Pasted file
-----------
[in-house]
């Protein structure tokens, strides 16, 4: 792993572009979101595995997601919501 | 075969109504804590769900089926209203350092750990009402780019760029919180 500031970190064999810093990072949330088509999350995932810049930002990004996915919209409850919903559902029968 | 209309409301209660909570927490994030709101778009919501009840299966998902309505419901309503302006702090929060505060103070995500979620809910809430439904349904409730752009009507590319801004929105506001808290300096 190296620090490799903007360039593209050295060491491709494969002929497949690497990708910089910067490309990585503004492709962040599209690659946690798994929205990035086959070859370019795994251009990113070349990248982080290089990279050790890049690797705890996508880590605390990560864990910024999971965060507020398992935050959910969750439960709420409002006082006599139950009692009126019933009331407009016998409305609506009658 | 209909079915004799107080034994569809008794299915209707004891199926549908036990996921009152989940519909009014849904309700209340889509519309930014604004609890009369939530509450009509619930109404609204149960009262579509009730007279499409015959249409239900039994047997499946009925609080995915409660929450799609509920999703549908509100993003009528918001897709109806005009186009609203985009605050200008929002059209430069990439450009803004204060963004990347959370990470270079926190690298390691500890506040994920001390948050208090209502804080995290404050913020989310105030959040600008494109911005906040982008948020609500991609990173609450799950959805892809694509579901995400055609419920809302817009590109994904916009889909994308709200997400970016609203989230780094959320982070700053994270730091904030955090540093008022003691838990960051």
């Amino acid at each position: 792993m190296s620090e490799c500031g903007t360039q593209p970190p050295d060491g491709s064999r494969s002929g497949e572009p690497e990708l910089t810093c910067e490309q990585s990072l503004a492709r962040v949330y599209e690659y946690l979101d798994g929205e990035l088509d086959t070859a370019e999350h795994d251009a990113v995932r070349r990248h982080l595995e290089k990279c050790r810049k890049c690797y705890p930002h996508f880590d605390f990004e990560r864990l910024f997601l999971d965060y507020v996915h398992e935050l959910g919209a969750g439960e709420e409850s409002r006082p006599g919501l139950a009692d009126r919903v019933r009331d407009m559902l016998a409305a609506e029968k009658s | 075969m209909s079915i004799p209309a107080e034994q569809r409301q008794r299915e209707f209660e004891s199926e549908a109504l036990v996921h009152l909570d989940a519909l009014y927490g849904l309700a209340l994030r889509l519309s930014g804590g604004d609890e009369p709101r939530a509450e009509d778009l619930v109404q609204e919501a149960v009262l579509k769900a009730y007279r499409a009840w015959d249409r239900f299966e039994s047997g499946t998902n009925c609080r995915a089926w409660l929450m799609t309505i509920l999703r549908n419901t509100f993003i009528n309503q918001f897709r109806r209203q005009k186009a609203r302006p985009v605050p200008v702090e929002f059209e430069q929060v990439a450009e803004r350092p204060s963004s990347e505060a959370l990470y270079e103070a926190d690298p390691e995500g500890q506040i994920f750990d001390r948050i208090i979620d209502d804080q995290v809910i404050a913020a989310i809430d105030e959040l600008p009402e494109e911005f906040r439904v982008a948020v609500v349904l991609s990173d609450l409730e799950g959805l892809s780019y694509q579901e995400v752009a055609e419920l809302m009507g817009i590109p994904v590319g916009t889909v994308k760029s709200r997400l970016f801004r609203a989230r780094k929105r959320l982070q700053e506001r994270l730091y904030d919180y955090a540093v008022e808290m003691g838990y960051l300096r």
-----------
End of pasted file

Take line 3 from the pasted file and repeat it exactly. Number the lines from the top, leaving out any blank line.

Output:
């Amino acid at each position: 792993m190296s620090e490799c500031g903007t360039q593209p970190p050295d060491g491709s064999r494969s002929g497949e572009p690497e990708l910089t810093c910067e490309q990585s990072l503004a492709r962040v949330y599209e690659y946690l979101d798994g929205e990035l088509d086959t070859a370019e999350h795994d251009a990113v995932r070349r990248h982080l595995e290089k990279c050790r810049k890049c690797y705890p930002h996508f880590d605390f990004e990560r864990l910024f997601l999971d965060y507020v996915h398992e935050l959910g919209a969750g439960e709420e409850s409002r006082p006599g919501l139950a009692d009126r919903v019933r009331d407009m559902l016998a409305a609506e029968k009658s | 075969m209909s079915i004799p209309a107080e034994q569809r409301q008794r299915e209707f209660e004891s199926e549908a109504l036990v996921h009152l909570d989940a519909l009014y927490g849904l309700a209340l994030r889509l519309s930014g804590g604004d609890e009369p709101r939530a509450e009509d778009l619930v109404q609204e919501a149960v009262l579509k769900a009730y007279r499409a009840w015959d249409r239900f299966e039994s047997g499946t998902n009925c609080r995915a089926w409660l929450m799609t309505i509920l999703r549908n419901t509100f993003i009528n309503q918001f897709r109806r209203q005009k186009a609203r302006p985009v605050p200008v702090e929002f059209e430069q929060v990439a450009e803004r350092p204060s963004s990347e505060a959370l990470y270079e103070a926190d690298p390691e995500g500890q506040i994920f750990d001390r948050i208090i979620d209502d804080q995290v809910i404050a913020a989310i809430d105030e959040l600008p009402e494109e911005f906040r439904v982008a948020v609500v349904l991609s990173d609450l409730e799950g959805l892809s780019y694509q579901e995400v752009a055609e419920l809302m009507g817009i590109p994904v590319g916009t889909v994308k760029s709200r997400l970016f801004r609203a989230r780094k929105r959320l982070q700053e506001r994270l730091y904030d919180y955090a540093v008022e808290m003691g838990y960051l300096r």